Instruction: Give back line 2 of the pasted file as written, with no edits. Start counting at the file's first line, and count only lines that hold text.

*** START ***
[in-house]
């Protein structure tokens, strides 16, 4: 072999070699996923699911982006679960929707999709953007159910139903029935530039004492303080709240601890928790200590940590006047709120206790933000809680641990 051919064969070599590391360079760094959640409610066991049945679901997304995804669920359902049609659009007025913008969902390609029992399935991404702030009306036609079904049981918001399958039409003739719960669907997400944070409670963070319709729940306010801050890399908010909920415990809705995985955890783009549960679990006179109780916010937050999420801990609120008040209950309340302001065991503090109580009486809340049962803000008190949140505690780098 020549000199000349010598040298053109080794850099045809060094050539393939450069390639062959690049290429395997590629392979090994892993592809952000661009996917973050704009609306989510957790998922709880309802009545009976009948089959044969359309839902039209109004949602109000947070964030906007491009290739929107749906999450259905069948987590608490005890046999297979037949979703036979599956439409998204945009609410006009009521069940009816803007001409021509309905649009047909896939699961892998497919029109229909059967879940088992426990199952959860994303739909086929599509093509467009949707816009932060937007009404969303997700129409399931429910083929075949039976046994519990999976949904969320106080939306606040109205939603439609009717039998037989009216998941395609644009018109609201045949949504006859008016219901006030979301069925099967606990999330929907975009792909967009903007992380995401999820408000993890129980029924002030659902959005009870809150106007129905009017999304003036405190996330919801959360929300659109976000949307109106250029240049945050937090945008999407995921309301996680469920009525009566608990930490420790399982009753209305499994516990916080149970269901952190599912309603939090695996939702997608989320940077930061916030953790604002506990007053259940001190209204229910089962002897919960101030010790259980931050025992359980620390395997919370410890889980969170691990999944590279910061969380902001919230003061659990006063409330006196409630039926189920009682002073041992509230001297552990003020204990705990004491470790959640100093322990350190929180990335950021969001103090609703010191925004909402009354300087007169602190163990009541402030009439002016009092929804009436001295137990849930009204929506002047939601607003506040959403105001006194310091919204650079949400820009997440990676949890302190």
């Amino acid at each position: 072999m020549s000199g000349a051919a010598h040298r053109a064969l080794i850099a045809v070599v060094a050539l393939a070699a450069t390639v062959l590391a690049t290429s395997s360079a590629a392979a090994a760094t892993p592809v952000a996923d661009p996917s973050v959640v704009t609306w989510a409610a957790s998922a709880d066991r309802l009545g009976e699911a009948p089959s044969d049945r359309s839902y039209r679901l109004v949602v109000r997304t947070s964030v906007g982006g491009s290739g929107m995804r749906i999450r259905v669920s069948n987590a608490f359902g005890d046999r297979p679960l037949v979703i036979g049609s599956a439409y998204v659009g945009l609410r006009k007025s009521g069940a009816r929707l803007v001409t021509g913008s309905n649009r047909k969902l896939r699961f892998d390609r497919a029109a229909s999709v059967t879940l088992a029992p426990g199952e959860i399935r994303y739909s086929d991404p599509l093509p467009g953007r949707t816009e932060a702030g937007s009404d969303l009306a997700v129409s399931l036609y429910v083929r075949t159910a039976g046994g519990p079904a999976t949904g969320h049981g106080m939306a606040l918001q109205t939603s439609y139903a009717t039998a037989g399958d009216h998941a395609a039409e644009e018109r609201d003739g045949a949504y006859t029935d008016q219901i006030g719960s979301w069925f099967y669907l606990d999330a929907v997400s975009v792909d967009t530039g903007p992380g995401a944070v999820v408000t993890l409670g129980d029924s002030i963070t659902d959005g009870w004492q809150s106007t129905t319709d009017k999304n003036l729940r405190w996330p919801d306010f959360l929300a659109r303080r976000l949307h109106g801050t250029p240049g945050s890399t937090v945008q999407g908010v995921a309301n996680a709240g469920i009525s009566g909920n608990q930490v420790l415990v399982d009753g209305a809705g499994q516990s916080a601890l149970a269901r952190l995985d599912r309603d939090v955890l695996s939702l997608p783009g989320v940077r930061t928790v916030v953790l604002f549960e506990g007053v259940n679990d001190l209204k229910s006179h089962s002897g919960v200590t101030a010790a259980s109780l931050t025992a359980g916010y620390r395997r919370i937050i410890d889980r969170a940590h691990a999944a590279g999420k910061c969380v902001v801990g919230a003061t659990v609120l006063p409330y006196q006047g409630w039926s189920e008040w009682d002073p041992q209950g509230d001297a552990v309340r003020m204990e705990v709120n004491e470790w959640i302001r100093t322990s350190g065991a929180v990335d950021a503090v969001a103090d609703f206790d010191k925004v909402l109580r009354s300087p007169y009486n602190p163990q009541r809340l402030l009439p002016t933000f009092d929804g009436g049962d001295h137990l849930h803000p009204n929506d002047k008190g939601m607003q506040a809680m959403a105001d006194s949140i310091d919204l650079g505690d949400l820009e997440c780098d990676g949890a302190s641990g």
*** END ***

């Protein structure tokens, strides 16, 4: 072999070699996923699911982006679960929707999709953007159910139903029935530039004492303080709240601890928790200590940590006047709120206790933000809680641990 051919064969070599590391360079760094959640409610066991049945679901997304995804669920359902049609659009007025913008969902390609029992399935991404702030009306036609079904049981918001399958039409003739719960669907997400944070409670963070319709729940306010801050890399908010909920415990809705995985955890783009549960679990006179109780916010937050999420801990609120008040209950309340302001065991503090109580009486809340049962803000008190949140505690780098 020549000199000349010598040298053109080794850099045809060094050539393939450069390639062959690049290429395997590629392979090994892993592809952000661009996917973050704009609306989510957790998922709880309802009545009976009948089959044969359309839902039209109004949602109000947070964030906007491009290739929107749906999450259905069948987590608490005890046999297979037949979703036979599956439409998204945009609410006009009521069940009816803007001409021509309905649009047909896939699961892998497919029109229909059967879940088992426990199952959860994303739909086929599509093509467009949707816009932060937007009404969303997700129409399931429910083929075949039976046994519990999976949904969320106080939306606040109205939603439609009717039998037989009216998941395609644009018109609201045949949504006859008016219901006030979301069925099967606990999330929907975009792909967009903007992380995401999820408000993890129980029924002030659902959005009870809150106007129905009017999304003036405190996330919801959360929300659109976000949307109106250029240049945050937090945008999407995921309301996680469920009525009566608990930490420790399982009753209305499994516990916080149970269901952190599912309603939090695996939702997608989320940077930061916030953790604002506990007053259940001190209204229910089962002897919960101030010790259980931050025992359980620390395997919370410890889980969170691990999944590279910061969380902001919230003061659990006063409330006196409630039926189920009682002073041992509230001297552990003020204990705990004491470790959640100093322990350190929180990335950021969001103090609703010191925004909402009354300087007169602190163990009541402030009439002016009092929804009436001295137990849930009204929506002047939601607003506040959403105001006194310091919204650079949400820009997440990676949890302190």